What is Happening?
- The Greenland ice sheet is melting.
- The ice sheet melting will result in less saline (less dense) water entering the North Atlantic Ocean and floating on top of it instead of sinking, causing less and less deep water currents to moderate the globe’s climate, especially Northern Europe’s.
- Deep water currents are mainly formed at the Poles where the cold atmosphere cools the surface water and, in cooling, ice forms and, as ice forms, salt is rejected into the remaining water, causing it to sink and push less dense water to the surface.
How is it meant to work? What does it do?
- Deep water circulates from the North Atlantic Ocean to the Southern Atlantic Ocean and East to the Indian Ocean.
- It returns to the surface in the Indian and Pacific Oceans through the process of upwelling.
- The warm, shallow current then returns west past the Indian Ocean, around South Africa and up to the North Atlantic where the water becomes more saline and cold. It then repeats itself.
- Completing the conveyor belt takes approx. 1000 years.
- The Global Ocean Conveyor Belt moderates Earth’s temperature and precipitation.
- The Greenland ice sheet is melting. Additionally, the melting ice releases CO2 trapped in the ice from when the ice formed thousands of years ago.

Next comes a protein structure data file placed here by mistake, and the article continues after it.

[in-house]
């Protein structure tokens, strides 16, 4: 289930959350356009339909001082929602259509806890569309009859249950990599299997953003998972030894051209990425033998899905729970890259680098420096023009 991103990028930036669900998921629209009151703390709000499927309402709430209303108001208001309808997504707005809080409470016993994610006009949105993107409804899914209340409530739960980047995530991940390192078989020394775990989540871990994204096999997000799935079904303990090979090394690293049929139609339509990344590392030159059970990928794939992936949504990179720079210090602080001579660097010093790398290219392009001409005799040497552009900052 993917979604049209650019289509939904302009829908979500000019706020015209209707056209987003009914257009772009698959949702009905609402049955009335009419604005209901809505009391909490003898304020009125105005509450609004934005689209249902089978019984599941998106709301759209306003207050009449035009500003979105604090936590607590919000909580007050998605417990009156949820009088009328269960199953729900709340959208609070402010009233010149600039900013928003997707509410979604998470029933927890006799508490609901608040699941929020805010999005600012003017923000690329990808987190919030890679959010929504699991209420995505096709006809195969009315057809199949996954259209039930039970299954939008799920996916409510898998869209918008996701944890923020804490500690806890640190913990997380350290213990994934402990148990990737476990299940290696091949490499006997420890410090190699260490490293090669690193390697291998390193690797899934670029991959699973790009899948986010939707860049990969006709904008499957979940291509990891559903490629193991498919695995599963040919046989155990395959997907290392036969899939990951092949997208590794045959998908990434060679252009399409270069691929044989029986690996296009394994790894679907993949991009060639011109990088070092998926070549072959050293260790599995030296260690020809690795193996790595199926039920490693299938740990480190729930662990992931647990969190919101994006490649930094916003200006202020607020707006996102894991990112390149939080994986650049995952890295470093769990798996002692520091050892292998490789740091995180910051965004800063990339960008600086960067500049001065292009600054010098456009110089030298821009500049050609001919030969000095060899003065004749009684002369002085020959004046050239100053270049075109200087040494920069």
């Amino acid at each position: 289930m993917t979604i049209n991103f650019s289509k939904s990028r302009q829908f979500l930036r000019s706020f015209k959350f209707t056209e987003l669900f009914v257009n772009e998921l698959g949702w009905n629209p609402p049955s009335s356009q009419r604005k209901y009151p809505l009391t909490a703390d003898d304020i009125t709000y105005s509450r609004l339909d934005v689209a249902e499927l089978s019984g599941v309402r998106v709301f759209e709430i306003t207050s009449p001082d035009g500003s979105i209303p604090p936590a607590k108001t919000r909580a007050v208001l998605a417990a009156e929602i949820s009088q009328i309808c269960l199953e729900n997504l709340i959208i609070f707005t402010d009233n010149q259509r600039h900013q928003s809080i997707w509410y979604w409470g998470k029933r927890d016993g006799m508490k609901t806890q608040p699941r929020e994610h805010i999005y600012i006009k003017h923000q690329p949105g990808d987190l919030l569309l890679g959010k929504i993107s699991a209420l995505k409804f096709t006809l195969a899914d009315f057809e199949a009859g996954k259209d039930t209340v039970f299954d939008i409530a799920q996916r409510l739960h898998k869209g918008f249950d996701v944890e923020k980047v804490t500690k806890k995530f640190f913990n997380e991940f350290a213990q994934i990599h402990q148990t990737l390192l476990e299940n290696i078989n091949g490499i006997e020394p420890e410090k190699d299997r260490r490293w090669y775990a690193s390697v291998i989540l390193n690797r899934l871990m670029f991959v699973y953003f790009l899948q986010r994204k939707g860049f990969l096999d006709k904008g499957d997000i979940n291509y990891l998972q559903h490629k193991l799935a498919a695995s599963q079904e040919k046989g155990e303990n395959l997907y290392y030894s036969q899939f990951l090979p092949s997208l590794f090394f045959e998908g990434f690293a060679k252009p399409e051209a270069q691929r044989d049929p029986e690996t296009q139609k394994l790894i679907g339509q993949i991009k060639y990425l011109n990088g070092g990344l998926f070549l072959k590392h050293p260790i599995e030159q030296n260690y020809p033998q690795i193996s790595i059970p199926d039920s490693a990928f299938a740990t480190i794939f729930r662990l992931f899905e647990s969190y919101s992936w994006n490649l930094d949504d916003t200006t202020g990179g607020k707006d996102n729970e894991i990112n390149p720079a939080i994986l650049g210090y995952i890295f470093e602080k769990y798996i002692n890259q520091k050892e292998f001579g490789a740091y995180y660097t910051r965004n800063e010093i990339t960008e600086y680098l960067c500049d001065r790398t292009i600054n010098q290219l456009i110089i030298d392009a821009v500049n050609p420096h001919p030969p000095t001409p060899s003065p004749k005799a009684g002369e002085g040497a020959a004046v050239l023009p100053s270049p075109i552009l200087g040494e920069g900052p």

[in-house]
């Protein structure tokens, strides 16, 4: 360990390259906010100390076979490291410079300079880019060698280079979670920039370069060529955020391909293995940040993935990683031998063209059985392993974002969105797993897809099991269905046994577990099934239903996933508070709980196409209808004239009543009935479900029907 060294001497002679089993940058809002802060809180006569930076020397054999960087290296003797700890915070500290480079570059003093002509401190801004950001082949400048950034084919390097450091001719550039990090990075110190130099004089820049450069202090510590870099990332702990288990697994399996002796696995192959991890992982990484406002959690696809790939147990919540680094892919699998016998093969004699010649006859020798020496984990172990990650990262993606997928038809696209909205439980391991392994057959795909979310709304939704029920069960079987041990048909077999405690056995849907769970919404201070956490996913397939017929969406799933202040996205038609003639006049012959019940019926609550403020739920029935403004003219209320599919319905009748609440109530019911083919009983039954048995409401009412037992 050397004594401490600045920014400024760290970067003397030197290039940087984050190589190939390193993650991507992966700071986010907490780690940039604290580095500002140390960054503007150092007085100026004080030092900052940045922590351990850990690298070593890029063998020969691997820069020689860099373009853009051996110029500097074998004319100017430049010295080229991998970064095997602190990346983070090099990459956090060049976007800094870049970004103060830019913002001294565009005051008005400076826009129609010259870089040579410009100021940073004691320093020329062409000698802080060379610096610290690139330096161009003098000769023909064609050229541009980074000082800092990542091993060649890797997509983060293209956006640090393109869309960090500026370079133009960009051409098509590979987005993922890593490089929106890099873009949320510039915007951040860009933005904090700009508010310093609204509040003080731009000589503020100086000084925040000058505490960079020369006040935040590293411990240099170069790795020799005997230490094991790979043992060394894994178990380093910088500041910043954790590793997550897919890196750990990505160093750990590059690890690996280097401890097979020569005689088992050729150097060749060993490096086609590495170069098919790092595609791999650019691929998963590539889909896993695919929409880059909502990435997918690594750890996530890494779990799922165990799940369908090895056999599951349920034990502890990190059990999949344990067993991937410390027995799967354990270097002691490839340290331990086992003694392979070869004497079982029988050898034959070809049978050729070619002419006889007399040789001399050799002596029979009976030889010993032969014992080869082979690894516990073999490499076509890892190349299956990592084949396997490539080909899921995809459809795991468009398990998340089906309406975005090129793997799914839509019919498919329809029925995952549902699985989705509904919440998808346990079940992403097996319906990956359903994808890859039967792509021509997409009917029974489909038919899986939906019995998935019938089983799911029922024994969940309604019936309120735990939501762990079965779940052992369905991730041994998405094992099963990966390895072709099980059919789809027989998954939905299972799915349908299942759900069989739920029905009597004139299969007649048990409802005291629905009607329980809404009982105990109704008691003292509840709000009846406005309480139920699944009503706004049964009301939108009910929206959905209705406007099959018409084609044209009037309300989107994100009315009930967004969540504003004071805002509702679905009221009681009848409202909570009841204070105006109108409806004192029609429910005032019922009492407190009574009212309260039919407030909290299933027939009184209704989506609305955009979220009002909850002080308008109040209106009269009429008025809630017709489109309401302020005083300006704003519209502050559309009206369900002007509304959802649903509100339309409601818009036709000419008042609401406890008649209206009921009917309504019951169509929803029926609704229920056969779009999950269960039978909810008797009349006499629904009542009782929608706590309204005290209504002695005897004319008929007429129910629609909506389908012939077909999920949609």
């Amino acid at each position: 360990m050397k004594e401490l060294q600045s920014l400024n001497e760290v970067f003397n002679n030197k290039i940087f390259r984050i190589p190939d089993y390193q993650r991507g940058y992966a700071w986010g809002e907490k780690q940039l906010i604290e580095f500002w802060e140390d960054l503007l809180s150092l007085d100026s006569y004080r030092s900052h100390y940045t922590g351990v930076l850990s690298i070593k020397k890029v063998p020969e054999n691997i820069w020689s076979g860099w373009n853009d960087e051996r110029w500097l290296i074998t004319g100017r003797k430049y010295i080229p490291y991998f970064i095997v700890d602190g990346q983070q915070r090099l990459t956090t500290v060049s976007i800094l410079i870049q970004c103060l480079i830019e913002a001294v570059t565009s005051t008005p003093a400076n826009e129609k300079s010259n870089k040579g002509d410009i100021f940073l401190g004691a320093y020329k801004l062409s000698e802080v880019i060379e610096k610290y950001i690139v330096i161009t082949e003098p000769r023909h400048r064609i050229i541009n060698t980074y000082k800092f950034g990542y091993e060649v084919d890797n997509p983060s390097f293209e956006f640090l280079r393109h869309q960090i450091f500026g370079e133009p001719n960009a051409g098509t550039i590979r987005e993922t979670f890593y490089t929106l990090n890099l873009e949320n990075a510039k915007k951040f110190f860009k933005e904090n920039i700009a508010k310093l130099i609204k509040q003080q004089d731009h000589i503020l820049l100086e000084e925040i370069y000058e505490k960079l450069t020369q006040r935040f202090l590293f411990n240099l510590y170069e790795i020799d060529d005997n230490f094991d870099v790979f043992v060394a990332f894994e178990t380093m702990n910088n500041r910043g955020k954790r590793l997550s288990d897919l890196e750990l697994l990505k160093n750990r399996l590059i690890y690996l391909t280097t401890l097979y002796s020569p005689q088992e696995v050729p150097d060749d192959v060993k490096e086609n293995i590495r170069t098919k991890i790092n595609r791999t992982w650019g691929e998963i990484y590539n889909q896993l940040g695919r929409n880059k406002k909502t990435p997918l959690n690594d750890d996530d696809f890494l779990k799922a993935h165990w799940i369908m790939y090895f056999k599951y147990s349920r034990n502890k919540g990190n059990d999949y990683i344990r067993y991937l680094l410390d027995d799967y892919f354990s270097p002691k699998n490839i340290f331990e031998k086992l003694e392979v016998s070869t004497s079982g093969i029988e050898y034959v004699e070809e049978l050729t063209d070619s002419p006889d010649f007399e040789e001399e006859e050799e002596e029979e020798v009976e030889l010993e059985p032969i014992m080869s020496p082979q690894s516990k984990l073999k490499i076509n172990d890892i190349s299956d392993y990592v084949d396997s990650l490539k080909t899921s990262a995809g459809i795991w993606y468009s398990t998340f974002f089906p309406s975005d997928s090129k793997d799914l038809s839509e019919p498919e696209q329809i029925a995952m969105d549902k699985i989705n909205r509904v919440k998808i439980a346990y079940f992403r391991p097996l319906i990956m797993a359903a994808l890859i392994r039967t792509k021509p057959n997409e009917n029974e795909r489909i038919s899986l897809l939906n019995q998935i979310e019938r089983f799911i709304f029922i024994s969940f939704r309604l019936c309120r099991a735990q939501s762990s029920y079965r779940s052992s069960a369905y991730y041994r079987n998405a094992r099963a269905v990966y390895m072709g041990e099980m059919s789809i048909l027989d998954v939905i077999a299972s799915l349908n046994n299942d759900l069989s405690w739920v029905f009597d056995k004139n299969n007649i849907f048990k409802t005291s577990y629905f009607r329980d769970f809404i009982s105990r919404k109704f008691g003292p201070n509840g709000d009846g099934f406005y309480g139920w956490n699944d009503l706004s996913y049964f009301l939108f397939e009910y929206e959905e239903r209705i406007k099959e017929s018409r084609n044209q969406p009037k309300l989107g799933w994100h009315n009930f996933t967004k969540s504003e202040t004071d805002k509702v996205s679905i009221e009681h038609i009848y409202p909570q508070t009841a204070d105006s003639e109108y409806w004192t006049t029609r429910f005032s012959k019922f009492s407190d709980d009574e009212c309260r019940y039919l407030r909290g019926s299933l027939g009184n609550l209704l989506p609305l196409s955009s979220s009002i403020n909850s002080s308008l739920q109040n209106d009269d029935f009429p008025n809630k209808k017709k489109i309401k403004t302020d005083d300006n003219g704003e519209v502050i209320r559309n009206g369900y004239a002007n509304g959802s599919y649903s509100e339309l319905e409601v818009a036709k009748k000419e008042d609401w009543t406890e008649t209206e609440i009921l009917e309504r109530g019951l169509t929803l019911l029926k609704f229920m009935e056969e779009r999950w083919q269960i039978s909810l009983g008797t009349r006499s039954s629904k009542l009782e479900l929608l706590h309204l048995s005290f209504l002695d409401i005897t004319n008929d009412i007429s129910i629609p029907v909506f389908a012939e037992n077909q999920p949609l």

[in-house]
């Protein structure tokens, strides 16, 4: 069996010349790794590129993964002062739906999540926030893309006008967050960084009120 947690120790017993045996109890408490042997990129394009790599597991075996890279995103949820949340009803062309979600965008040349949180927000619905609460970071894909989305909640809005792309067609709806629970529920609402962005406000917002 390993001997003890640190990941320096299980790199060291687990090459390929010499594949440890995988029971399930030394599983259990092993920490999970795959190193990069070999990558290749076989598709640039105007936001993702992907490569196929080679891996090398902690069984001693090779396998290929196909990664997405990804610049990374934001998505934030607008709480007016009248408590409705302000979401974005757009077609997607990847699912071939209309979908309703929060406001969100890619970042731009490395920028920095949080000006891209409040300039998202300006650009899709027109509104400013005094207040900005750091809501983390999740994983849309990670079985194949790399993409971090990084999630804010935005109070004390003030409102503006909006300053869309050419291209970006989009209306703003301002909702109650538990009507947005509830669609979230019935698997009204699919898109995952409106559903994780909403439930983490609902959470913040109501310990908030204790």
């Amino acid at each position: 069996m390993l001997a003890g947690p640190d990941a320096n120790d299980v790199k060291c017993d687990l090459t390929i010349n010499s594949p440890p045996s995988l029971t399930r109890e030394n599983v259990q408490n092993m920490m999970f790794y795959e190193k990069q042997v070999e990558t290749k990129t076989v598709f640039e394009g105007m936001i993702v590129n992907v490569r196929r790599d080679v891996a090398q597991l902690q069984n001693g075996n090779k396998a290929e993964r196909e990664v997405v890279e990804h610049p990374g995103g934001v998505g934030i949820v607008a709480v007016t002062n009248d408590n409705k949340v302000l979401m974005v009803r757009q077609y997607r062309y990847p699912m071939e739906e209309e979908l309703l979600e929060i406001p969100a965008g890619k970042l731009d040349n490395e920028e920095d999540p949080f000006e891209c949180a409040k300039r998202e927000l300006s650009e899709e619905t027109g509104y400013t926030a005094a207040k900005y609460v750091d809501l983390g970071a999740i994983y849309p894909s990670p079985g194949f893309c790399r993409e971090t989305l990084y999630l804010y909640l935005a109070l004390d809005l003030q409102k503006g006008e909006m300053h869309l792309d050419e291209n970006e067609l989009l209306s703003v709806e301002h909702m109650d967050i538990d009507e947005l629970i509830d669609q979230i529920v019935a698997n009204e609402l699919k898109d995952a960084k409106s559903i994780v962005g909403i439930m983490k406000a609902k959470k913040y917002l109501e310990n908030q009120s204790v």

- As less dense fresh water enters the North Atlantic, it lessens the water’s salinity, thus preventing North Atlantic Deep Water, which drives the Global Conveyor Belt, from forming. The Global Conveyor Belt is dependent on thermohaline circulation.
- When less North Atlantic Deep Water forms, less CO2(g) is absorbed from the atmosphere into the ocean. As more CO2(g) is let into the atmosphere through less North Atlantic Deep Water currents forming, Earth’s global temperature increases because of the greenhouse effect.
- Because the Conveyor Belt transports heat throughout Earth, once it collapses, Earth will face a rapid cooling period similar to the Younger Dryas period approx. 11000 years ago where large discharges of freshwater from a glacial lake in North America entered the North Atlantic Ocean, slowing thermohaline circulation. Also, the Greenland ice sheet melting would raise sea levels about 7.2 metres, flooding land enormously all over the globe.
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